The White House has decided to wait until January, when the president's budget goes to Congress, to propose substantive changes in the way federal and military retirement pay is adjusted for inflation.
Although some of those proposals, if made, will jolt the nation's 3 million government-military retirees, insiders say the plan to raise the retirement age for people in government will not be in the package. On Nov. 3 this column reported that the president was mulling over a laundry list of entitlement benefit cutbacks sent him by top advisers. But Office of Personnel Management chief Donald Devine says the biggest bombshell, the recommendation to raise the minimum retirement age from 55 to 62, was dropped from the package before it went to the White House.
Still under consideration, however, is a plan to link cost-of-living raises for U.S. retirees (civilian and military) to the lesser amount of either the Consumer Price Index or the Wage Index as measured by the Labor Department. Government annuities are now pegged to the CPI. It has been going up much faster than the Wage Index in recent years. Holding retired adjustments to the Wage Index or the CPI, whichever is lower, would save the government money and what many officials feel is fairer (but smaller) retiree raises.
Budget-cutters would like to apply the same either/or (CPI or Wage Index) measurement to Social Security benefit increases. But that would present political problems in an election year, since about one of every six Americans gets some sort of Social Security payment directly or indirectly. Adjusting the civil service-military system next year would, they believe, be a start in the right direction and it could be applied later to Social Security.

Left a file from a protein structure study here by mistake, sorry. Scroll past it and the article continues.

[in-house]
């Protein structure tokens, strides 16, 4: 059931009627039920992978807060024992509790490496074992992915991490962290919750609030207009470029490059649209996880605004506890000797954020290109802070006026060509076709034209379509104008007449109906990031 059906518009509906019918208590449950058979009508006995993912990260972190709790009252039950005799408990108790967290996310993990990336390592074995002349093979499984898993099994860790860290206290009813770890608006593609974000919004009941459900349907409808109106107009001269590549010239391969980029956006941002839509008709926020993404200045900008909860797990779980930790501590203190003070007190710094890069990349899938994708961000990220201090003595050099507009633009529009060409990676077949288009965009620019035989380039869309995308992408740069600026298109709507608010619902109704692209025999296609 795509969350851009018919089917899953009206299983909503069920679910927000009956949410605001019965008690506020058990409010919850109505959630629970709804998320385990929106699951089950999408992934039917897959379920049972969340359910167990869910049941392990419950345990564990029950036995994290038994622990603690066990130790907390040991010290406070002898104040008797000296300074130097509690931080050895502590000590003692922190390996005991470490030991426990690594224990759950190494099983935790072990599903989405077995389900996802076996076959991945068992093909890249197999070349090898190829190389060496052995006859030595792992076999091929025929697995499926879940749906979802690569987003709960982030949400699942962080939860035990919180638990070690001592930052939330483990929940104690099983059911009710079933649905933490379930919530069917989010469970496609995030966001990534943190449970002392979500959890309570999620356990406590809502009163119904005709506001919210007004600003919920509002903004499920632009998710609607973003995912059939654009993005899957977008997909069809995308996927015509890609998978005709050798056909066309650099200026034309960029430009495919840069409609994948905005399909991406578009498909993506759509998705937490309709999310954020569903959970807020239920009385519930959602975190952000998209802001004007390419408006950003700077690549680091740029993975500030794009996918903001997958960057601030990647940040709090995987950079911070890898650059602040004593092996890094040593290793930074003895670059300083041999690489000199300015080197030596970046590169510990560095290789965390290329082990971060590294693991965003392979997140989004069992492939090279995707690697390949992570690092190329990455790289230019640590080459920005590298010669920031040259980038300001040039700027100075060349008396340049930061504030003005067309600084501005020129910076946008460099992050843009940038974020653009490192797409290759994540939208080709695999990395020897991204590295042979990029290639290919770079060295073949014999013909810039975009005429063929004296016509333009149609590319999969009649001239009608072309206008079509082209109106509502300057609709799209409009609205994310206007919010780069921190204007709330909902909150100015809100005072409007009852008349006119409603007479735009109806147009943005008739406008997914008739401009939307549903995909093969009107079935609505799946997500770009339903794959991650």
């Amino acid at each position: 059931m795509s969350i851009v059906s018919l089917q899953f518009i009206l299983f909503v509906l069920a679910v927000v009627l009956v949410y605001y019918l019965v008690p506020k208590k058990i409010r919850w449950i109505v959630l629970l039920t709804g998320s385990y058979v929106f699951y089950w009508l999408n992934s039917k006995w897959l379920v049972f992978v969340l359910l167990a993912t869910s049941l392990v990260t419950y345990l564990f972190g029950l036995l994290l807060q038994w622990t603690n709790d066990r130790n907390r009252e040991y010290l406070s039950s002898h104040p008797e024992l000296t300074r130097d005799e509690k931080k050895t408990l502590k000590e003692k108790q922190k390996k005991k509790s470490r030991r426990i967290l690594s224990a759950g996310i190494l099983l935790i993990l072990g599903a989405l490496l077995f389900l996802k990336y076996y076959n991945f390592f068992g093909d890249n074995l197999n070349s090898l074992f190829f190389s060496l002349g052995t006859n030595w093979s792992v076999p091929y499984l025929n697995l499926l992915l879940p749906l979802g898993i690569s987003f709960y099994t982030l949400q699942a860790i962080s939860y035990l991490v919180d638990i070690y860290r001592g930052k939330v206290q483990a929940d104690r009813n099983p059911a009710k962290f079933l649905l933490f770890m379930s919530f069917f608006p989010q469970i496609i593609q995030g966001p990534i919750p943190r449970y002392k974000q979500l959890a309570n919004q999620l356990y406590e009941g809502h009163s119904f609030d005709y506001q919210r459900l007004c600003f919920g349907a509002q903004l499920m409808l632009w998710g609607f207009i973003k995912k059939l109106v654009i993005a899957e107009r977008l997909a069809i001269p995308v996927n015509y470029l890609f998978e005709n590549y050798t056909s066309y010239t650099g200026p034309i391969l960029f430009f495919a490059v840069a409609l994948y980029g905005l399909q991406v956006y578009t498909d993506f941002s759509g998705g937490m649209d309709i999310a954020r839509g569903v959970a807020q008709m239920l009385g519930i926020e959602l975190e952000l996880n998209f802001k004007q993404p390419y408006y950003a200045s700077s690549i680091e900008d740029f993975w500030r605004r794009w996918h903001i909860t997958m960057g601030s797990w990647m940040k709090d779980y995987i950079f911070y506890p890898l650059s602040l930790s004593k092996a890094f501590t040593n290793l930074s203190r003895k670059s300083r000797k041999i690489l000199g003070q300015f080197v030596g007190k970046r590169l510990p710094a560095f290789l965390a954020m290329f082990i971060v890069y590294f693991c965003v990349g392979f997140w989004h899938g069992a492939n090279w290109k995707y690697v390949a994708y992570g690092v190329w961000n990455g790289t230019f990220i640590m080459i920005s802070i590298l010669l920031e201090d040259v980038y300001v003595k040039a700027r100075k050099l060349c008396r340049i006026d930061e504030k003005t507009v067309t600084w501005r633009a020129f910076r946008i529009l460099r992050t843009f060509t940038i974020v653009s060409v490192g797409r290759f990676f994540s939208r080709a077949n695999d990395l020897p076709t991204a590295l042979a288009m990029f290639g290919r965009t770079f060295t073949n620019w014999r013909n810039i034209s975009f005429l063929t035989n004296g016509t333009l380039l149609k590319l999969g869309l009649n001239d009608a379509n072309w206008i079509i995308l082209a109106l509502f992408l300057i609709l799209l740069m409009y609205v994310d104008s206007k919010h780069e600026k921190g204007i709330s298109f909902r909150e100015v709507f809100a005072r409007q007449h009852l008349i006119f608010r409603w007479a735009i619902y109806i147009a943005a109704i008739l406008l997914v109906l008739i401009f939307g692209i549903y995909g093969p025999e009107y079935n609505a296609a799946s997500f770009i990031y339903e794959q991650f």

The administration is still considering legislation that would make it impossible for already-retired civil servants (and this includes members of Congress) from getting pensions that are larger than the current salary of the grade and job they retired from. More than 100,000 government retirees now get annuities that are larger than their salaries when they retired. A few get retired pay that is higher than the current salary of their job because annuities linked to inflation have gone up faster than civil service pay, especially for executives. (One of the recommendations sent to Reagan would limit retired pay to 80 percent of the current salary for the job and grade the worker retired from.)
Republicans in Congress anxious to "reform" federal retirement programs are less reform minded these days, after seeing Democrat Charles Robb beat Republican Marshall Coleman for the job as Virginia governor. The National Association of Retired Federal Employees believes that the heavy concentration of federal workers and retirees in Northern Virginia and in the Tidewater area worked against Coleman and the Republicans.
NARFE estimates that the vast majority of the retired federal workforce voted for Reagan in 1980 based in large part on his written promise to NARFE not to cut back the number of COL raises retirees get. Despite that promise, Reagan pushed for, and Congress approved, legislation that eliminated September cost-of-living adjustments for retirees who now get one raise a year -- in March. Retirees haven't forgotten that switcheroo. They are not shy about reminding politicians they haven't forgotten, that they have lots of time to campaign and they, like other senior citizen groups, have a high turnout at election time.
Executive Pay: Representatives Mike Barnes (D-Md.) and Frank Wolf (R-Va.) are busy buttonholing colleagues to get a pay raise this month for government executives . . . . Administrative law judges are getting friends in prestige law firms here, in New York and on the West Coast to lobby Congress to raise the $50,000 lid on government career pay.